Saturday, February 23, 2013
How the Best Picture Oscar is determined
Ever wonder how the Motion Picture Academy determines “Best Picture?” For the last four years they’ve gone to what they call a Preferential Ballot. How does this work and how can Florida sabotage it?
Voters rate the Best Picture nominees in order of preference. So it might be ARGO – 1, LINCOLN – 2, SILVER LINING PLAYBOOK – 3, etc. No write-in votes. You can’t slip BATTLESHIP in there.
Voting ended Tuesday. Now the Academy or Price-Waterhouse or hired day laborers – whoever gets the assignment – collects all the ballots and puts them in nine piles based on everyone’s number one choice. The stack with the fewest number one votes is eliminated and each of its ballots get moved to the pile of their second choice. Again, the smallest stack is eliminated and those voters’ ballots go to their third choice.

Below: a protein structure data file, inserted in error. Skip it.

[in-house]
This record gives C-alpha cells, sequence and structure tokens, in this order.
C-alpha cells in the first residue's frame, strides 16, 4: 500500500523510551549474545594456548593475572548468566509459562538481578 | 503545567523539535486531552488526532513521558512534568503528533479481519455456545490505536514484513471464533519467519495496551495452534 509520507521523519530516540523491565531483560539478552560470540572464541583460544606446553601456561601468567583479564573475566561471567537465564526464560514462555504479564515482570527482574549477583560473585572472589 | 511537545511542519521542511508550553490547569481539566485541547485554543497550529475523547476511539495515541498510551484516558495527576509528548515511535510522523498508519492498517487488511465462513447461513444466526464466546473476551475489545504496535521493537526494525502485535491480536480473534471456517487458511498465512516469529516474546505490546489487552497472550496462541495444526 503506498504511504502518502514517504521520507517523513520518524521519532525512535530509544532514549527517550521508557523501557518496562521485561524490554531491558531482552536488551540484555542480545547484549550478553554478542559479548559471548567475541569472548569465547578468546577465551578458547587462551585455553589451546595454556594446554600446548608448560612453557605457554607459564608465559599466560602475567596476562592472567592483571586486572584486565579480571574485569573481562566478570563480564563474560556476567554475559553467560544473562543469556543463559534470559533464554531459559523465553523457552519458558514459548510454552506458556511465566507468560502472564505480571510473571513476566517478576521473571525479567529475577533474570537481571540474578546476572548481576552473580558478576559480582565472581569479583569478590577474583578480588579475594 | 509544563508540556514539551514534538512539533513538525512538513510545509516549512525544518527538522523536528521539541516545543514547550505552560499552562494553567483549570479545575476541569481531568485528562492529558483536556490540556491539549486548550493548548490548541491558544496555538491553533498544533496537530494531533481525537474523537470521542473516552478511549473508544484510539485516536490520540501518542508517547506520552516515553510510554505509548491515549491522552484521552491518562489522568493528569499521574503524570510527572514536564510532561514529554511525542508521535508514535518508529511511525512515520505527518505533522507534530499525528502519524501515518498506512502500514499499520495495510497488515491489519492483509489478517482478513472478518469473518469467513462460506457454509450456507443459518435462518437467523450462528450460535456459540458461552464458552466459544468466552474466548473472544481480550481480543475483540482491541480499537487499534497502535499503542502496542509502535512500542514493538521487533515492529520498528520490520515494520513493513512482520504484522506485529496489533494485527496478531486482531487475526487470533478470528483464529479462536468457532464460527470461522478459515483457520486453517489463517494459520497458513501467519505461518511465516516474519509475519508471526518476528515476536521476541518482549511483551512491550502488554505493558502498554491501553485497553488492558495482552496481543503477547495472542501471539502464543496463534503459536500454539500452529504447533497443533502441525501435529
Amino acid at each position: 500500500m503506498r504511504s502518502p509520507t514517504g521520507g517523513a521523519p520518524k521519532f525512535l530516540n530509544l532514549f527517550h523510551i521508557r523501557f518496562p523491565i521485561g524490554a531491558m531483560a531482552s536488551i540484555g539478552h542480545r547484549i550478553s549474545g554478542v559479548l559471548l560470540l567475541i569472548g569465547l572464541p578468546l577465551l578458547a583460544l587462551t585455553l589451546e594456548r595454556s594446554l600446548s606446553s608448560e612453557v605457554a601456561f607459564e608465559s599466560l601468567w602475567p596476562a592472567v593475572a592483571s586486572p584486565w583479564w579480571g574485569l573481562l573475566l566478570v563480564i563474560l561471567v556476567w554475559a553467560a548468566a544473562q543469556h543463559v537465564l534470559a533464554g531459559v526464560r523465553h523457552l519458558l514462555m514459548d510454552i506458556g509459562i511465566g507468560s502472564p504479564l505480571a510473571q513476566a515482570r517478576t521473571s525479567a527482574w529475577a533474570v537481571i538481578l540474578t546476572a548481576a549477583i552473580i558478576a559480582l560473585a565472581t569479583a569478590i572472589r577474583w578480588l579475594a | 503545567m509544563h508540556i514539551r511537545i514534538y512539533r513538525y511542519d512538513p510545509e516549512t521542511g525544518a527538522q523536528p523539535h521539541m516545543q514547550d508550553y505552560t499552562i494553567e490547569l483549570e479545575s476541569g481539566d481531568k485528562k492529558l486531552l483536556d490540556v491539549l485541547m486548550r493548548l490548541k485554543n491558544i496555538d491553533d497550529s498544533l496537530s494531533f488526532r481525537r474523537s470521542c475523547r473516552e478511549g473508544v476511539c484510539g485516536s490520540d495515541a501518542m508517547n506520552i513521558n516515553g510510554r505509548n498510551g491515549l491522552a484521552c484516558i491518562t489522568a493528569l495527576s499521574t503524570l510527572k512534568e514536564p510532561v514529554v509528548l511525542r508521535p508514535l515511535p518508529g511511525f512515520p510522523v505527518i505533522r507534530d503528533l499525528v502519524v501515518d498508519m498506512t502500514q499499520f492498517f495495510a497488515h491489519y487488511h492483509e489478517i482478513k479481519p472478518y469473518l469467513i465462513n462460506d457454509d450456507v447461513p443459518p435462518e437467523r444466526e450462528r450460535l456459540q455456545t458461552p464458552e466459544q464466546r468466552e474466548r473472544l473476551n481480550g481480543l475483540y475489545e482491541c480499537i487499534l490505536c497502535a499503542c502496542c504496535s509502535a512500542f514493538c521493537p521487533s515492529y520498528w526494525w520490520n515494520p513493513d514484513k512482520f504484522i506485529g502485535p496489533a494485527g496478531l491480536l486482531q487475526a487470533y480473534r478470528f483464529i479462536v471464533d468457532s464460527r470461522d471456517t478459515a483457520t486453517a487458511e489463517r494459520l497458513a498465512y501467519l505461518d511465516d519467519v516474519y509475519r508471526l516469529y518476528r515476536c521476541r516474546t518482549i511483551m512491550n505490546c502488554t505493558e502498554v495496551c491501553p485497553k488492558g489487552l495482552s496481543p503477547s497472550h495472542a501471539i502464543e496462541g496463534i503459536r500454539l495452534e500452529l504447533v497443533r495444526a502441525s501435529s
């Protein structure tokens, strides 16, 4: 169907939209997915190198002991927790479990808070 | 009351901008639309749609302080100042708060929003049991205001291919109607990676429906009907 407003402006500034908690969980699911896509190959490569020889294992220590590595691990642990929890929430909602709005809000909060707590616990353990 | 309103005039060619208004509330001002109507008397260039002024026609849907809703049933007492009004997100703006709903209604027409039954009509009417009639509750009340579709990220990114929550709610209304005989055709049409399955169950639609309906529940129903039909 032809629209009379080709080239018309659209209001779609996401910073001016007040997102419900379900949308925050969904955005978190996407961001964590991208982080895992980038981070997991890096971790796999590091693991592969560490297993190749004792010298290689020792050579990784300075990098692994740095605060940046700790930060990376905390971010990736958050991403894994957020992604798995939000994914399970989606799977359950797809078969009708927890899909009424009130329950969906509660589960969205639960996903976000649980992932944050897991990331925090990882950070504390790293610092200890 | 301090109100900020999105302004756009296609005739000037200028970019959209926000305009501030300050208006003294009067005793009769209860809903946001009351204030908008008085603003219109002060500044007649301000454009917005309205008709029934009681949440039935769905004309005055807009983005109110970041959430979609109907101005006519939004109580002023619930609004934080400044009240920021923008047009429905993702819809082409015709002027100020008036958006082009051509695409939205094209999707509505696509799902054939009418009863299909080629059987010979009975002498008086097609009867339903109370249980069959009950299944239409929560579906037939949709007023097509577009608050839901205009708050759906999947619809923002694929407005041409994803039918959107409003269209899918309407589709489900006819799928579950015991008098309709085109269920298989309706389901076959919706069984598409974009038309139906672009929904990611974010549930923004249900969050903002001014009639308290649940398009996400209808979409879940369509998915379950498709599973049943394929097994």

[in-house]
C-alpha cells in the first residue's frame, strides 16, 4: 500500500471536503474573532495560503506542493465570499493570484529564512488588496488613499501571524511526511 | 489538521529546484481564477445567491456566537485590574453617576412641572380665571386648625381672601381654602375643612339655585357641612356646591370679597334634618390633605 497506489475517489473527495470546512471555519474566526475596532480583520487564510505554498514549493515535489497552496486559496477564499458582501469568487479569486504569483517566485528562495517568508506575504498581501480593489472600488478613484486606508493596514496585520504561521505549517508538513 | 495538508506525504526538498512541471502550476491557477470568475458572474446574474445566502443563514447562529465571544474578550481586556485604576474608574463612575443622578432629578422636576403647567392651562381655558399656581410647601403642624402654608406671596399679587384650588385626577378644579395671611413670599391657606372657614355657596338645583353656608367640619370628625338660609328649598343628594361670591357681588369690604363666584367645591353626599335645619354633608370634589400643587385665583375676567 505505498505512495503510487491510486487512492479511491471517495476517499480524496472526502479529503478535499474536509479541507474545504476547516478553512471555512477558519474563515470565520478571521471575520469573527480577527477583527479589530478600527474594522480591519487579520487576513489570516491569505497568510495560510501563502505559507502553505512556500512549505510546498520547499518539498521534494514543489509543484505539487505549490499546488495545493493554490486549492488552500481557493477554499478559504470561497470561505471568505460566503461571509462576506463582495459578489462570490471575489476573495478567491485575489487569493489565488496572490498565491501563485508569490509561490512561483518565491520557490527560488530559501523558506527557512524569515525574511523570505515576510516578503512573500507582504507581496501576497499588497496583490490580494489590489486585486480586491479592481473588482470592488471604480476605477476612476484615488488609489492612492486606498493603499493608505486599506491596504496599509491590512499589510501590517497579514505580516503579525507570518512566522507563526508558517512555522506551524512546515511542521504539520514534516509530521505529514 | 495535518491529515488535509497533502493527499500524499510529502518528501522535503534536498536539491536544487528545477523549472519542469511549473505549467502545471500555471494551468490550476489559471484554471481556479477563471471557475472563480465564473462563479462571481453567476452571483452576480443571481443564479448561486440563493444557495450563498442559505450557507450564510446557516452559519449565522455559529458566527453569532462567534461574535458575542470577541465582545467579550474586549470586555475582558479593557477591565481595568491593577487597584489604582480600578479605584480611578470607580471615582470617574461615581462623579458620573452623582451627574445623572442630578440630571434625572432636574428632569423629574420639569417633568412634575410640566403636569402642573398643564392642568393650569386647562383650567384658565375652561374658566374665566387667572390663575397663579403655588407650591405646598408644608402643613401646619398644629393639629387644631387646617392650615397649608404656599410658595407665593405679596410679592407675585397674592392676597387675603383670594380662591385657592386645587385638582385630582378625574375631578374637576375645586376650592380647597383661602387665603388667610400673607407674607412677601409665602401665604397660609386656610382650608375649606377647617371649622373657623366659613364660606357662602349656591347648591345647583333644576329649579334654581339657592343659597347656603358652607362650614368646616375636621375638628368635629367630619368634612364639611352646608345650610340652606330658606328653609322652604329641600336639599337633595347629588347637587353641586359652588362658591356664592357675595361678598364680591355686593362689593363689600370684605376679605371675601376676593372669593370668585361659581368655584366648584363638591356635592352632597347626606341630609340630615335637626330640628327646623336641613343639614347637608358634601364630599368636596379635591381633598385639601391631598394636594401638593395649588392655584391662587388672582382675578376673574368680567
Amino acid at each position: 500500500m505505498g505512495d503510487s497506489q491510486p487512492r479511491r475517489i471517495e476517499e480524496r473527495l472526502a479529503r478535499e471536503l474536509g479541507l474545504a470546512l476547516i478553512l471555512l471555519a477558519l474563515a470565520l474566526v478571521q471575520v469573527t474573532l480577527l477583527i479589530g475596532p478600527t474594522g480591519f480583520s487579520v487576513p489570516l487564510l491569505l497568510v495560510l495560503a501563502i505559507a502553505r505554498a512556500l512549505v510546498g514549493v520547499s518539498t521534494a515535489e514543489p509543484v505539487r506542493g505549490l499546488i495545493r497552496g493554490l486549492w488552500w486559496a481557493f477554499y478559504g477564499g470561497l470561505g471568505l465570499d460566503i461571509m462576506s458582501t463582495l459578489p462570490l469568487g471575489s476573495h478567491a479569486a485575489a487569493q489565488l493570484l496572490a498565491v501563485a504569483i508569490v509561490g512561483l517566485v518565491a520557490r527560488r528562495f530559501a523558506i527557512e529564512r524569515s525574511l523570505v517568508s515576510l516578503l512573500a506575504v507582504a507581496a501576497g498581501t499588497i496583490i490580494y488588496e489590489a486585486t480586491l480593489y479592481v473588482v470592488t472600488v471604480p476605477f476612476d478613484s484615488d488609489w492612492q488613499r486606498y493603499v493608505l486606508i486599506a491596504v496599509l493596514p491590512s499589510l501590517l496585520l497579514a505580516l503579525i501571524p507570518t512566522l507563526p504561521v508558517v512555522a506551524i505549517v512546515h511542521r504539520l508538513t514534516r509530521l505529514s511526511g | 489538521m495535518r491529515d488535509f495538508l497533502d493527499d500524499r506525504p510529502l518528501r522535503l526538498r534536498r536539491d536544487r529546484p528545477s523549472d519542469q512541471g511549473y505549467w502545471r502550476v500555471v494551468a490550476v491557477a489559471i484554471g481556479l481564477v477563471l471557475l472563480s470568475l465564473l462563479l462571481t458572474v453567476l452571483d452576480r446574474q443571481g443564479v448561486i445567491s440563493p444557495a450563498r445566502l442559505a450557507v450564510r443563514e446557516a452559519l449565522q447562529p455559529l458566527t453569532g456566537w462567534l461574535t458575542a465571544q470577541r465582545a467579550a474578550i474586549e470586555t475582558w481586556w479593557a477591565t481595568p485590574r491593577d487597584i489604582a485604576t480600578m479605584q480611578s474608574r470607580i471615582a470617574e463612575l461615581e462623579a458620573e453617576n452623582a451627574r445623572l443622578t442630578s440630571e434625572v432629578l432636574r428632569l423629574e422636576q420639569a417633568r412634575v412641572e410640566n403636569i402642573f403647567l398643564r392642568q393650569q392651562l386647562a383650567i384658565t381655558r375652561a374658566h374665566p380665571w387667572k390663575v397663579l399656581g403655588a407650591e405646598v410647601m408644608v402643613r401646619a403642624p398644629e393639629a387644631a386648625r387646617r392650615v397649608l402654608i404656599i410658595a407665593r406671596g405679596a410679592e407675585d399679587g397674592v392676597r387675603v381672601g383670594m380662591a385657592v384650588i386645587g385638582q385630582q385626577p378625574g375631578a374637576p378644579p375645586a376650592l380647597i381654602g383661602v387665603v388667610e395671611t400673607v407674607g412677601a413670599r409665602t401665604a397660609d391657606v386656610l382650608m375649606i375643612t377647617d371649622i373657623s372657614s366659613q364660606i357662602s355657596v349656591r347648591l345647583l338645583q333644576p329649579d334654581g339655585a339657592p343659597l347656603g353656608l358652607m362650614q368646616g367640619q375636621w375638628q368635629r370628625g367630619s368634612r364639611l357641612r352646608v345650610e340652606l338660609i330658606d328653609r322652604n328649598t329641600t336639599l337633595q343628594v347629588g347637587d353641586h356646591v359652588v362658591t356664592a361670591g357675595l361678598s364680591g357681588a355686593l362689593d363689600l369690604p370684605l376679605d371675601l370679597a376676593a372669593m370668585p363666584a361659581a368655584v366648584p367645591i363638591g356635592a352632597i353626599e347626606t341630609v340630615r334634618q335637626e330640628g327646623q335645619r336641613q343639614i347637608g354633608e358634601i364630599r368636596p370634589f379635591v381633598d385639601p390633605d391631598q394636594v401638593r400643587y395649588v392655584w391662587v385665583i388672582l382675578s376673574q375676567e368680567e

This is repeated until one stack has over 50% of the votes. That's the winner. So in a runaway year a movie could win on the first round. But if it’s close – like this year figures to be – it could go down to the seventh or eighth round. In a sense, more important than how many voters select your movie as their top pick is how many place it third instead of sixth?
Is this a fair system? I don’t know. I suspect Nate Silver would have a bitch of a time making an accurate prediction. Karl Rove would have BATTLESHIP winning according to his polling. But what this system does is encourage members to vote honestly. Don’t not vote for your favorite simply because it’s not a frontrunner. The movies that don’t win have a big impact on the one that does.
And if LINCOLN loses Spielberg will demand a new system next year.